Double Feature: Friday the 13th Part III (1982)/Friday the 13th: The Final Chapter (1984)

Friday the 13th Part 3

When last we left Jason Voorhees in Friday the 13th Part 2 (1981), he had rebounded from an encounter with a Final Girl and still somewhere stalks the Crystal Lake region. The film marked the introduction of Jason as the killer (in the first Friday the 13th, it was his sweater-bound mother who was the true assassin), but instead of wearing his iconic hockey goalie mask, he was disguised by a flour sack, climactically removed to reveal a deformed face. With the villain having survived, the following year’s installment, Friday the 13th Part 3 (1982), could easily slip back into the story without a Christopher Lee-style resurrection sequence. (Oh, those would come later.) Not that audiences would be spared another flashback recap, laboriously showing us moments that don’t really have an impact on what’s about to follow. A close-up of the preserved severed head of Mrs. Voorhees, from Jason’s secret shrine in Part 2, suddenly sees the title of the film popping out of her eyeballs in the style of the opening credits from the Superman movies. Part 3 is in 3-D, part of a wave of 3-D films from the early 80’s. I was too young to see this R-rated film in theaters, but I did go see Jaws 3-D (1983), released the following year, which had a 3-D trailer for Metalstorm: The Destruction of Jared-Syn (1983) – a post-apocalyptic mutant throws a spiked ball right at you! – just part of a 3-D wave that was kicked off by Comin’ at Ya! (1981), and included Spacehunter: Adventures in the Forbidden Zone, Amityville 3-D, The Man Who Wasn’t There, The Treasure of the Four Crowns (all from 1983), and animated latecomer Starchaser: The Legend of Orin (1985).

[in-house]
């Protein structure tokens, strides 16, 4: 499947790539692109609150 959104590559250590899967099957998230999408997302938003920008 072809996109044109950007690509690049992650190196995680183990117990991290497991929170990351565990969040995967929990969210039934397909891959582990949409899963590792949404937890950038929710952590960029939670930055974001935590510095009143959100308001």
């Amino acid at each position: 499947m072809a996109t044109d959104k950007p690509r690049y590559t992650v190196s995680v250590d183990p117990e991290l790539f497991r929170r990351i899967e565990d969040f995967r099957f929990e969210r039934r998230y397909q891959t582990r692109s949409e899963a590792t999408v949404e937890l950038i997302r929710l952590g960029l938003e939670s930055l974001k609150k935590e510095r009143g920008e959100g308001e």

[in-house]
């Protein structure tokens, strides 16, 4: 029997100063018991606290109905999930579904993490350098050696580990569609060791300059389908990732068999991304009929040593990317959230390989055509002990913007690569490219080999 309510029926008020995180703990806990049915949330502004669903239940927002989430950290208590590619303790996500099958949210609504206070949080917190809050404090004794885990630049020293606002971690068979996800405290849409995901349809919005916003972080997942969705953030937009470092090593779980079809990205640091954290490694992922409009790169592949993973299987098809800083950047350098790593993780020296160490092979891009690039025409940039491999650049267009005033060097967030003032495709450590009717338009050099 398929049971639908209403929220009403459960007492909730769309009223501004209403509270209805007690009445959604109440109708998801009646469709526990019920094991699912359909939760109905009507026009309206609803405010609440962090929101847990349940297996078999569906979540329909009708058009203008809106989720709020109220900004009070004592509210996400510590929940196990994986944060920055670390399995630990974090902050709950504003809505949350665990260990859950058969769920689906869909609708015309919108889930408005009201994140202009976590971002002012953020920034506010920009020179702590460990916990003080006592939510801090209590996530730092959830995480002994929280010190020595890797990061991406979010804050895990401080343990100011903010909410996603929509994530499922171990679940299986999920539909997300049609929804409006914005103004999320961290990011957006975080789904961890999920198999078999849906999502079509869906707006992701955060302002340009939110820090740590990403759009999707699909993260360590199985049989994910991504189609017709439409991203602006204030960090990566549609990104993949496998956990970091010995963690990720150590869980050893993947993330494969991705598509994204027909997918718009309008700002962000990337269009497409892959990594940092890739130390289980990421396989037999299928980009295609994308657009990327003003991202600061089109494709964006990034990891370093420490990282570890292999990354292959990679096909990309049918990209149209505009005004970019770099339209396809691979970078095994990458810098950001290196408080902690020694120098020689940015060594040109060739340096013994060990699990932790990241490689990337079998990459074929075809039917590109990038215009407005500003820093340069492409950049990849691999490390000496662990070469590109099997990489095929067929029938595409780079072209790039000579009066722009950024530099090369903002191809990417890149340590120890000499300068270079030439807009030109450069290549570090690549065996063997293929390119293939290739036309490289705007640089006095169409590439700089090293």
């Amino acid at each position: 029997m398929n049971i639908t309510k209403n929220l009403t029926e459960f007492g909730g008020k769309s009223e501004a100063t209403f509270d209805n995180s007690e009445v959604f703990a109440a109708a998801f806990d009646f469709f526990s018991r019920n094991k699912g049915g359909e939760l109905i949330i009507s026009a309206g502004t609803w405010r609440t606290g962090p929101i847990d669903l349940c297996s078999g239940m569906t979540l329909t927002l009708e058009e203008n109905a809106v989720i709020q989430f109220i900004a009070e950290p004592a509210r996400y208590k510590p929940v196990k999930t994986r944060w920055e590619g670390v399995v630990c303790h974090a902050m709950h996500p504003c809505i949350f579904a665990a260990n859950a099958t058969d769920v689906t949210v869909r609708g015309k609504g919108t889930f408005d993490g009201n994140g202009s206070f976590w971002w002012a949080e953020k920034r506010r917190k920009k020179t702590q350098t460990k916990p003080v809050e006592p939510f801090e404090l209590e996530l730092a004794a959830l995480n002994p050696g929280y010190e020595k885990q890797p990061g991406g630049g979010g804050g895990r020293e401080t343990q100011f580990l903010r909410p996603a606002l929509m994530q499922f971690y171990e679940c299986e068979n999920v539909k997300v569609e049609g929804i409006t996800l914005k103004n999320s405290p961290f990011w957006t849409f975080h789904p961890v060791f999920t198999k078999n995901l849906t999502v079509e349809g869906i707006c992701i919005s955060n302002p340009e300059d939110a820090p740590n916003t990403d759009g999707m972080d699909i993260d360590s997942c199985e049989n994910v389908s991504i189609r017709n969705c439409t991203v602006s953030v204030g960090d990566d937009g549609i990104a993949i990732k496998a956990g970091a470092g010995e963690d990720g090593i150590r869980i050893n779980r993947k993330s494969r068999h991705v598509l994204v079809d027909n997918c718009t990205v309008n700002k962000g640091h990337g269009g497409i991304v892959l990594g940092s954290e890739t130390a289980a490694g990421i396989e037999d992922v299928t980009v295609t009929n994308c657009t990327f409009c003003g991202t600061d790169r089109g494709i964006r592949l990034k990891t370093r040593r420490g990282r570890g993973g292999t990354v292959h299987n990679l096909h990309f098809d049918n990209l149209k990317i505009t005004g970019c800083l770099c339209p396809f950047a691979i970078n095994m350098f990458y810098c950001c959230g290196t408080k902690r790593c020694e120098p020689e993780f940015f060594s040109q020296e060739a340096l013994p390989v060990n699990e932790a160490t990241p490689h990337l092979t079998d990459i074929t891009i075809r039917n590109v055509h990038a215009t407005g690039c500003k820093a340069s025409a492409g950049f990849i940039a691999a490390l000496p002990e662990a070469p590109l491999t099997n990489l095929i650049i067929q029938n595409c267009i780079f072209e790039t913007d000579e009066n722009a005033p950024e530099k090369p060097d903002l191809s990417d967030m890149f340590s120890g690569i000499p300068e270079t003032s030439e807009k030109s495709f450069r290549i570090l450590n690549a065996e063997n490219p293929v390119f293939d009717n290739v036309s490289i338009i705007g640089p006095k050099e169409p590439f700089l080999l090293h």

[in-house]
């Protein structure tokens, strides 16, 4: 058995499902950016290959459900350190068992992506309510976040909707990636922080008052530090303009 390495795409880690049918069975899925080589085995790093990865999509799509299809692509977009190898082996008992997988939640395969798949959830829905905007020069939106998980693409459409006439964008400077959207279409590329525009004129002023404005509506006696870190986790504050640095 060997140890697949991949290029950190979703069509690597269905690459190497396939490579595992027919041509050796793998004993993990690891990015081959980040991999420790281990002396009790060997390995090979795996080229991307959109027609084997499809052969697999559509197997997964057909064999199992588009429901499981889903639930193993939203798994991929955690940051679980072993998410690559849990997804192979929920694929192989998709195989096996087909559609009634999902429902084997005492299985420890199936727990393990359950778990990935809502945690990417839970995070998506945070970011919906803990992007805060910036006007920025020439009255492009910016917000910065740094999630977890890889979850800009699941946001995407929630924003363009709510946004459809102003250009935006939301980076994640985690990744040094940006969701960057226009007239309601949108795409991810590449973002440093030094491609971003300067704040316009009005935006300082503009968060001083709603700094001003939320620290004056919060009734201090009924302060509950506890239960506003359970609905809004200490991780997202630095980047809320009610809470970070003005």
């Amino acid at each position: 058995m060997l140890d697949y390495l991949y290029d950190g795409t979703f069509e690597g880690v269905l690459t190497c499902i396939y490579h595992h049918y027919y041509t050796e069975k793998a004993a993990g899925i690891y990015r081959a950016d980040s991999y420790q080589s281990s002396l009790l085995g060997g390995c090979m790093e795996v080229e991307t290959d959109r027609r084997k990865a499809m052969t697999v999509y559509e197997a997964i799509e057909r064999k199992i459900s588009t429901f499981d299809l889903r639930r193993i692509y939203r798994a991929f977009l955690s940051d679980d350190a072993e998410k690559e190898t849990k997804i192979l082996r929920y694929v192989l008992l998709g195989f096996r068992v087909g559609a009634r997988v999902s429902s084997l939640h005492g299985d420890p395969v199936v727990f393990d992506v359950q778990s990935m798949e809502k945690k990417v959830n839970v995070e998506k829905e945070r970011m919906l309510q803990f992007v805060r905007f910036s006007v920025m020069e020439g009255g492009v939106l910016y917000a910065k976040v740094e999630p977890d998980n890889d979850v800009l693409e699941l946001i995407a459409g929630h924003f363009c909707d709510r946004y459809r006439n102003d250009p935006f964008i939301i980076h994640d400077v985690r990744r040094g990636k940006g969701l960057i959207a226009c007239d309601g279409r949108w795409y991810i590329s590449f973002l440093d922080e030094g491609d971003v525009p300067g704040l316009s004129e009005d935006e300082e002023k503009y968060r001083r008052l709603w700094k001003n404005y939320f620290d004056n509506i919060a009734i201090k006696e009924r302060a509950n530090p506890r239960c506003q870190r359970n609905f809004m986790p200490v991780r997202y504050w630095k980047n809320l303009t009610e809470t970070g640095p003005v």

Debbie (Tracie Savage) in "Friday the 13th Part III."

Debbie (Tracie Savage) in “Friday the 13th Part III.”

As a 3-D film, Friday the 13th Part III isn’t subtle. In fact, it shouldn’t even be watched in 2-D (which is the only way I’ve ever watched it, to my detriment). It’s a series of lunge-at-the-audience 3-D gags in the rough shape of a motion picture. On this recent viewing, I made a list of everything that is jabbed in the direction of the camera. These include (but are not limited to): a snake, a mouse, a baseball bat, a joint, a severed eyeball, a fist breaking through a window, a pitchfork, a machete, a harpoon, popping popcorn, a hot poker, “Rick’s eyeball,” a bookshelf, a juggling routine, and even a ridiculously extended scene with a yo-yo in homage to the seminal 3-D film House of Wax (1953). Returning director Steve Miner (from Part 2) was clearly not looking to make the Oscar shortlist. This is also the film in which the franchise began to parody itself: that nut offering a severed eyeball between his fingers is just a winking riff on Crazy Ralph from the first two films, and the teenagers are so underdeveloped (well, as characters) that you barely notice when they’re gone. But at least it’s a leaner list of teens than the last film, which is a step toward efficiency. Andy (Jeffrey Rogers, The Karate Kid Part II) and Debbie (Tracie Savage, who would soon quit acting and become a journalist) are the popular, horny kids; Shelly (Larry Zerner) is the desperate virgin nerd, who acts out by pretending to be a killer or a killer’s victim; Vera (Catherine Parks, Weekend at Bernie’s) is the pretty girl whom Shelly likes; Chris (Dana Kimmell, Lone Wolf McQuade) is – well, the Final Girl; and Rick (Paul Kratka) is her stiff boyfriend, a “farmboy” who dresses like a preppie in a snobs vs. slobs comedy. Not to be left out are two stoners who provide some Cheech & Chong style jokes, nor the cartoonish biker gang that Shelly and Vera accidentally draw into a feud. The kids drive a van whose bumper sticker says, “Springsteen: The Boss.”